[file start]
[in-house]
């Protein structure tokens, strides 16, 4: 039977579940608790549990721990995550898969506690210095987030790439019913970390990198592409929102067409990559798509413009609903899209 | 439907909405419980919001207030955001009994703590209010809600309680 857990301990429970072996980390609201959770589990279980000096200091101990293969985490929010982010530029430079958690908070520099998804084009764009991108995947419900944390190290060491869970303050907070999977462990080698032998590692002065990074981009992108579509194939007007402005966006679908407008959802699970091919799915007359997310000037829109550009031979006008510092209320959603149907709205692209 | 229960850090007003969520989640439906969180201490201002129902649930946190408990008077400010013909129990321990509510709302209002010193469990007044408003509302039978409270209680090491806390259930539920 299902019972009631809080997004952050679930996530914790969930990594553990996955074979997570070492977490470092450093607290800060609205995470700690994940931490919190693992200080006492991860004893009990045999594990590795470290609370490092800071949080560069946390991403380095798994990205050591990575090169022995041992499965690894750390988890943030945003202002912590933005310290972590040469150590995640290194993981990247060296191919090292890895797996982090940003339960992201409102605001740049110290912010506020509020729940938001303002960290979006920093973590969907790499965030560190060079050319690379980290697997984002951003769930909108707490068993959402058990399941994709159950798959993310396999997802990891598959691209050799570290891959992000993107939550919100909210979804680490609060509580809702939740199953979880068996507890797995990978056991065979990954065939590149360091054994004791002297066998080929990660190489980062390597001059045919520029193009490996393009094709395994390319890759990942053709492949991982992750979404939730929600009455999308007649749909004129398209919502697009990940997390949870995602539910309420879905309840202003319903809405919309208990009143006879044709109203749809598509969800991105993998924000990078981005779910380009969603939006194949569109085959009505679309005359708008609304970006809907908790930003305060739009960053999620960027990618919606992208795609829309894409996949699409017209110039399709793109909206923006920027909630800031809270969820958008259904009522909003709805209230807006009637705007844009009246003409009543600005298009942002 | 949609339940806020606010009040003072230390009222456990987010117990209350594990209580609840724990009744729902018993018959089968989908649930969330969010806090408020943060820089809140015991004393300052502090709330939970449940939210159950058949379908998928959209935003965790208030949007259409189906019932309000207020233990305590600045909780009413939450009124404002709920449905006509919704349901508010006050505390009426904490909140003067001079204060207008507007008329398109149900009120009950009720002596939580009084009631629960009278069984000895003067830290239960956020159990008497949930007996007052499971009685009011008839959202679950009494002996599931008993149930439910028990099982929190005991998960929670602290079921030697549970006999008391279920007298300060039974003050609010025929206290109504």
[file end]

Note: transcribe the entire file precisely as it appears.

[in-house]
């Protein structure tokens, strides 16, 4: 039977579940608790549990721990995550898969506690210095987030790439019913970390990198592409929102067409990559798509413009609903899209 | 439907909405419980919001207030955001009994703590209010809600309680 857990301990429970072996980390609201959770589990279980000096200091101990293969985490929010982010530029430079958690908070520099998804084009764009991108995947419900944390190290060491869970303050907070999977462990080698032998590692002065990074981009992108579509194939007007402005966006679908407008959802699970091919799915007359997310000037829109550009031979006008510092209320959603149907709205692209 | 229960850090007003969520989640439906969180201490201002129902649930946190408990008077400010013909129990321990509510709302209002010193469990007044408003509302039978409270209680090491806390259930539920 299902019972009631809080997004952050679930996530914790969930990594553990996955074979997570070492977490470092450093607290800060609205995470700690994940931490919190693992200080006492991860004893009990045999594990590795470290609370490092800071949080560069946390991403380095798994990205050591990575090169022995041992499965690894750390988890943030945003202002912590933005310290972590040469150590995640290194993981990247060296191919090292890895797996982090940003339960992201409102605001740049110290912010506020509020729940938001303002960290979006920093973590969907790499965030560190060079050319690379980290697997984002951003769930909108707490068993959402058990399941994709159950798959993310396999997802990891598959691209050799570290891959992000993107939550919100909210979804680490609060509580809702939740199953979880068996507890797995990978056991065979990954065939590149360091054994004791002297066998080929990660190489980062390597001059045919520029193009490996393009094709395994390319890759990942053709492949991982992750979404939730929600009455999308007649749909004129398209919502697009990940997390949870995602539910309420879905309840202003319903809405919309208990009143006879044709109203749809598509969800991105993998924000990078981005779910380009969603939006194949569109085959009505679309005359708008609304970006809907908790930003305060739009960053999620960027990618919606992208795609829309894409996949699409017209110039399709793109909206923006920027909630800031809270969820958008259904009522909003709805209230807006009637705007844009009246003409009543600005298009942002 | 949609339940806020606010009040003072230390009222456990987010117990209350594990209580609840724990009744729902018993018959089968989908649930969330969010806090408020943060820089809140015991004393300052502090709330939970449940939210159950058949379908998928959209935003965790208030949007259409189906019932309000207020233990305590600045909780009413939450009124404002709920449905006509919704349901508010006050505390009426904490909140003067001079204060207008507007008329398109149900009120009950009720002596939580009084009631629960009278069984000895003067830290239960956020159990008497949930007996007052499971009685009011008839959202679950009494002996599931008993149930439910028990099982929190005991998960929670602290079921030697549970006999008391279920007298300060039974003050609010025929206290109504």